This is the twenty-sixth in a series of examinations of legends about television and the people involved in TV and whether they are true or false.
Click here to view an archive of the previous TV urban legends.
Today is a special theme installment! All Wacky Races related legends!
TV LEGEND: Wacky Races was originally going to be a game show.
As mentioned in the previous installment of TV Legends Revealed, Hanna-Barbera had a short-lived animated series in the late 1960s called Wacky Races, which featured a group of colorful personalities all racing against each other.
The main villain on the show was Dick Dastardly and his sidekick, Muttley (who had a distinctive laugh/snicker)…
An interesting aspect about Wacky Race is to look at the producers behind the program.
If you look at Hanna-Barbera’s TV series, you will not find very many joint productions. They basically handled their properties on their own.
On the same token, Heatter-Quigley Productions (a company formed by TV writers Merrill Heatter and Bob Quigley) also tended to handle their properties on their own.
Not only that, but their programs were entirely different genres.
Hanna-Barbera did cartoons, while Heatter-Quigley produced game shows.
Their most famous game show was Hollywood Squares…
So why, then, did Hanna-Barbera and Heatter-Quigley co-produce Wacky Races?
It was because Wacky Races was ORIGINALLY intended to be a game show!
As the show fell through, it is a bit unclear exactly what the show would have entailed, but it seems like it would have worked around animated sequences where contestants would bet on the results of the races (presumably more involved than that, as that alone is a pretty sorry excuse for a game show).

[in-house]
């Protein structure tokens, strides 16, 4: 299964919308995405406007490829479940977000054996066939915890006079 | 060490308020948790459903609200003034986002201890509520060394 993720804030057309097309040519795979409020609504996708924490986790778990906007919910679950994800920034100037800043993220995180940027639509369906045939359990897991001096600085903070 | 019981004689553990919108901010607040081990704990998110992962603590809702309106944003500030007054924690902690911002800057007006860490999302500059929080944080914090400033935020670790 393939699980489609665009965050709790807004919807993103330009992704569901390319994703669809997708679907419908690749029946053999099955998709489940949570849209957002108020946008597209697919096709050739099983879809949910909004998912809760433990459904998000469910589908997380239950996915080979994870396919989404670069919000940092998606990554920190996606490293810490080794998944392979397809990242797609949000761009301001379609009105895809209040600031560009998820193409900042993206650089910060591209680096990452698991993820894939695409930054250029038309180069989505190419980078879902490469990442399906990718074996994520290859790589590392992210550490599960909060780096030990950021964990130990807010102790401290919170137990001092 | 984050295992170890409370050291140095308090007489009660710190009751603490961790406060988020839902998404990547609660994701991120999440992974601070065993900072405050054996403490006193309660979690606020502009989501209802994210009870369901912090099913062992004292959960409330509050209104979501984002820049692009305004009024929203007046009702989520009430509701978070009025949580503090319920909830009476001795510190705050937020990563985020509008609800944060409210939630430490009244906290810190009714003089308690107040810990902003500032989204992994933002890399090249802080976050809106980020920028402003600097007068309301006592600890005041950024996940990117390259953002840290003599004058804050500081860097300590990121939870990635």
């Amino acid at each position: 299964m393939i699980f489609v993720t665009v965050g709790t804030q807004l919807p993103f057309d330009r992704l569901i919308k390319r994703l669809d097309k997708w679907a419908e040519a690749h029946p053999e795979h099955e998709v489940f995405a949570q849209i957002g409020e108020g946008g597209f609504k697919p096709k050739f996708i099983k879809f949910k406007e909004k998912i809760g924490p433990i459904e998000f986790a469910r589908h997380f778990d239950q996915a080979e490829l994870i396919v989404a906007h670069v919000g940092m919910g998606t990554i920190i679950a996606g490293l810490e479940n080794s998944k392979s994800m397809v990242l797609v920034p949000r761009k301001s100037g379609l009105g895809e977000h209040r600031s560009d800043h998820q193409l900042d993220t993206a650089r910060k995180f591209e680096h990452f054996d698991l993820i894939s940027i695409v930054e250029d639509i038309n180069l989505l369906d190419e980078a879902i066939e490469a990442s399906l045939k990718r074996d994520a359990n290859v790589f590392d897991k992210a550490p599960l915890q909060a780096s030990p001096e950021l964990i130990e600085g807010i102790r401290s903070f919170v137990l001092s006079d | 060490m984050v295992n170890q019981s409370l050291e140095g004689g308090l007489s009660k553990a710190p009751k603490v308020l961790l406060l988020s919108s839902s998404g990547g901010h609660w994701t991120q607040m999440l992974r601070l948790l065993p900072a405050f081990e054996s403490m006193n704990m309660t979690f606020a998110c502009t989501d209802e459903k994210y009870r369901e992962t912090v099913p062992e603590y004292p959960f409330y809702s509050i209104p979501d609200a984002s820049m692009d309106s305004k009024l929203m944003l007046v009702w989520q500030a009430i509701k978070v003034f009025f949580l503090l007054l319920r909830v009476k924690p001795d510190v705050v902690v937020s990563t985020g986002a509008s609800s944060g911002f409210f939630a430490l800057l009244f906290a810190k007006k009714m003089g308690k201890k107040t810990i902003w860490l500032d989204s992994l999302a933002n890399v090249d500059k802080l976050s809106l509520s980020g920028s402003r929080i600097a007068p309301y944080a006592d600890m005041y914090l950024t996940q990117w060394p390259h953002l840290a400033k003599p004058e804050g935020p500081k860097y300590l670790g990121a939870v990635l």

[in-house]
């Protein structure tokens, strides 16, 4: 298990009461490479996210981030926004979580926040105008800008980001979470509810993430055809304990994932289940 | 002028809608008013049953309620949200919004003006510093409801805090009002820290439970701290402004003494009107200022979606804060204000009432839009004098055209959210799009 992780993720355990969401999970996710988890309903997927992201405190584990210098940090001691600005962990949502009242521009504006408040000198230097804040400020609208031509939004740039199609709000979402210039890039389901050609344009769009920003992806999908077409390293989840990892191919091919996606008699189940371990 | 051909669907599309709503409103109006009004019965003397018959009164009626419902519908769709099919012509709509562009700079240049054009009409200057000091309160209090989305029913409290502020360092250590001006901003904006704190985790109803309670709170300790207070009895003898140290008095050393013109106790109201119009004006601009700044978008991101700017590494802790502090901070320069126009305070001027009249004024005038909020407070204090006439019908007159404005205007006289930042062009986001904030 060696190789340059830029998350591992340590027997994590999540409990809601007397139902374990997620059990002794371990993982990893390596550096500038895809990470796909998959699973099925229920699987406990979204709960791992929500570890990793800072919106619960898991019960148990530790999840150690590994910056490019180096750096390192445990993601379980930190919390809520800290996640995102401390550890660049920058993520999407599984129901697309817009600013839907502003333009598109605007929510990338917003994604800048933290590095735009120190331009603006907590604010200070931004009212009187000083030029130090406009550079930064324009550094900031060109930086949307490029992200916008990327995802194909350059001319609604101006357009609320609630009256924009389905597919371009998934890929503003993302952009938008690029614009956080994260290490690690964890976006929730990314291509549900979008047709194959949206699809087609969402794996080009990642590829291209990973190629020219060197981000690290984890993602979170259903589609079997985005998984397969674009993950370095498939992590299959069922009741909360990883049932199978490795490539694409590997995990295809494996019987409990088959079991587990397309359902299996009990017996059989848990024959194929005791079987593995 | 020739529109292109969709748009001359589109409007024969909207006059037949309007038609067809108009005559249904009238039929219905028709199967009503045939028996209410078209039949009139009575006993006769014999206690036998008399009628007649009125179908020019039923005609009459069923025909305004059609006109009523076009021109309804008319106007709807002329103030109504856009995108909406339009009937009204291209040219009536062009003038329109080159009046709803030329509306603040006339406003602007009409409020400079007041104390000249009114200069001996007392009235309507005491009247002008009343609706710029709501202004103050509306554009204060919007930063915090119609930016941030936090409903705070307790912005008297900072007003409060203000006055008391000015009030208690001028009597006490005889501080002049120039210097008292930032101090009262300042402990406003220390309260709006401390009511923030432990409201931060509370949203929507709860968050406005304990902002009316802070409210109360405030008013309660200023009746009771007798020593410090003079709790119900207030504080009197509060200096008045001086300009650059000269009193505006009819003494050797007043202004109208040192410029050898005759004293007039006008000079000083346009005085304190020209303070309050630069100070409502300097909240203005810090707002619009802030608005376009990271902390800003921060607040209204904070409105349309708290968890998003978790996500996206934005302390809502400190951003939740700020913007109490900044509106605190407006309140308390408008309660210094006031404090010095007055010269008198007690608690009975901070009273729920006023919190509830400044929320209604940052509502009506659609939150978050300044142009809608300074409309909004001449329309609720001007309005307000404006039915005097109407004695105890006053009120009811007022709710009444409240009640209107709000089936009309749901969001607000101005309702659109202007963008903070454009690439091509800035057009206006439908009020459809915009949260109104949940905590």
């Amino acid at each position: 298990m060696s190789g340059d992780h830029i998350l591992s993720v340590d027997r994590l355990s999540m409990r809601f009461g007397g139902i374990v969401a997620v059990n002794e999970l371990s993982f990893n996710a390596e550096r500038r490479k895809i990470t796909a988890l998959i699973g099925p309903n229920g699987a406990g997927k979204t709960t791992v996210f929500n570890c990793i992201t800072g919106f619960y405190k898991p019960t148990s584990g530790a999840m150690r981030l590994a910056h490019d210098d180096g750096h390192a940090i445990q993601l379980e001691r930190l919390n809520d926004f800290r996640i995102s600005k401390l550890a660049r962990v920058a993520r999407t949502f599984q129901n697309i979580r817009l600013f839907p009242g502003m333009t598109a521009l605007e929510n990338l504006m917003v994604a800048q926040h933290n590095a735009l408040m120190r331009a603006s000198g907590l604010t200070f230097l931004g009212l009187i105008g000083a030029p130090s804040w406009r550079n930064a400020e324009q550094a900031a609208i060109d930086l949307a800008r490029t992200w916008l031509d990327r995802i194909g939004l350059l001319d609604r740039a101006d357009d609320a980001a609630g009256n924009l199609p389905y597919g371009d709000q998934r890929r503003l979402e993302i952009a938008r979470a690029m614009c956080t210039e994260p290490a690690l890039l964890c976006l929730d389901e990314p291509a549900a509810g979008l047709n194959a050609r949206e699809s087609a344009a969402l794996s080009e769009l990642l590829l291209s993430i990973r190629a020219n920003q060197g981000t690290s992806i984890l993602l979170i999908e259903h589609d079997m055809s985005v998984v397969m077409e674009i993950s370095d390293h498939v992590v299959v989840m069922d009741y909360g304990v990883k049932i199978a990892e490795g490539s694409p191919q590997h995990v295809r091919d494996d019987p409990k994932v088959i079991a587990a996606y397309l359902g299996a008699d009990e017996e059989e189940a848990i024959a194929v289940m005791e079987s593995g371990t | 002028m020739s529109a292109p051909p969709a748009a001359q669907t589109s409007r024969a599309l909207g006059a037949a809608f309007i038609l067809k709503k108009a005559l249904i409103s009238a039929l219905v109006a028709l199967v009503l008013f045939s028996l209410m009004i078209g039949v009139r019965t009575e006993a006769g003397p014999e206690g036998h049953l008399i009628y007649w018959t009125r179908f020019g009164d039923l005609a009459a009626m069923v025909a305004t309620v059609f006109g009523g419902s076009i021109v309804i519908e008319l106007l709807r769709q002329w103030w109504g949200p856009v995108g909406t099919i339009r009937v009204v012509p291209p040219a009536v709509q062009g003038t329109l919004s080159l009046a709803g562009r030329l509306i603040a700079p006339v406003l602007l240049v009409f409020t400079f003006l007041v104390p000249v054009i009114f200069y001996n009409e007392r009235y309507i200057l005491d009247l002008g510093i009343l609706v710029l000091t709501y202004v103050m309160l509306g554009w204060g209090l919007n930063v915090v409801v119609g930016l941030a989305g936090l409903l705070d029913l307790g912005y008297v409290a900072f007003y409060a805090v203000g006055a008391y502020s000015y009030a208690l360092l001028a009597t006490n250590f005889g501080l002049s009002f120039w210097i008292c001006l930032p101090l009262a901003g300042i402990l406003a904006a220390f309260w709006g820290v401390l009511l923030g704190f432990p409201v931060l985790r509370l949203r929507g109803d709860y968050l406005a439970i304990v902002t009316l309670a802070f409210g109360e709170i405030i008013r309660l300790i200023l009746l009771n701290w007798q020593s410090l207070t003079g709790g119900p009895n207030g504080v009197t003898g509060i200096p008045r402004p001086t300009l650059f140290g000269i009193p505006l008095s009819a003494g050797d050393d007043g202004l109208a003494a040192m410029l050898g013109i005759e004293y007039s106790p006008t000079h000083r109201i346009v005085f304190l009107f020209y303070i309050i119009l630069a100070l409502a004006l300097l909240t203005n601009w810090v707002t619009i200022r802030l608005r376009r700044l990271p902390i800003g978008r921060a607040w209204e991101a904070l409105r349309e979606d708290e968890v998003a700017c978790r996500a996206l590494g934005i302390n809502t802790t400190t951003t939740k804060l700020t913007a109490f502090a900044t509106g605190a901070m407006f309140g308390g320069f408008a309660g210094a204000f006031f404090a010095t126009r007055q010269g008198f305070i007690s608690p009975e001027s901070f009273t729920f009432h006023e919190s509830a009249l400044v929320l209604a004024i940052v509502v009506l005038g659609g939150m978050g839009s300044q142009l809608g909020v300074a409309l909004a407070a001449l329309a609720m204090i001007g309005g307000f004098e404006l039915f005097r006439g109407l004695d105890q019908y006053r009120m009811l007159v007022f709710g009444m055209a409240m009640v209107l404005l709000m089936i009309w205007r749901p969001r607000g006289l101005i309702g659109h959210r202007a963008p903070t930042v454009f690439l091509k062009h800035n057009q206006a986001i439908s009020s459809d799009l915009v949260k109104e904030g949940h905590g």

Eventually it was determined that the property would work better as a straight animated series, and that’s the way they went, but Heatter-Quigley maintained a co-ownership of the Wacky Races characters, something that likely factored into the next legend.
By the way, Wacky Races has come out with more than one video game version of the show, so I suppose a game show isn’t that far afield!
TV LEGEND: Mumbly was invented to replace Muttley in the Laff-A-lympics.
STATUS: False Enough for a False
In a similar vein to the Wacky Races, in the late 1970s, Hanna-Barbera released another short-lived television series called Laff-A-Lympics.
In it, three teams of Hanna-Barbera characters competed against each other in a series of Olympic-style events from all over the world.
There were the Yogi Yahooeys (consisting of talking animal characters), the Scooby Doobies (consisting mostly of cartoon shows that starred human characters) and the Really Rottens (consisting of the bad guys from cartoons)…
The Really Rottens were led by Mumbly, a dog with a distinctive laugh/snicker and his co-hort the Dread Baron.
Here they are with their team…
and by themselves…
So, quite naturally, it was thought that the two characters were meant to be stand-ins for Dick Dastardly and Muttley…
And THAT is almost certainly true.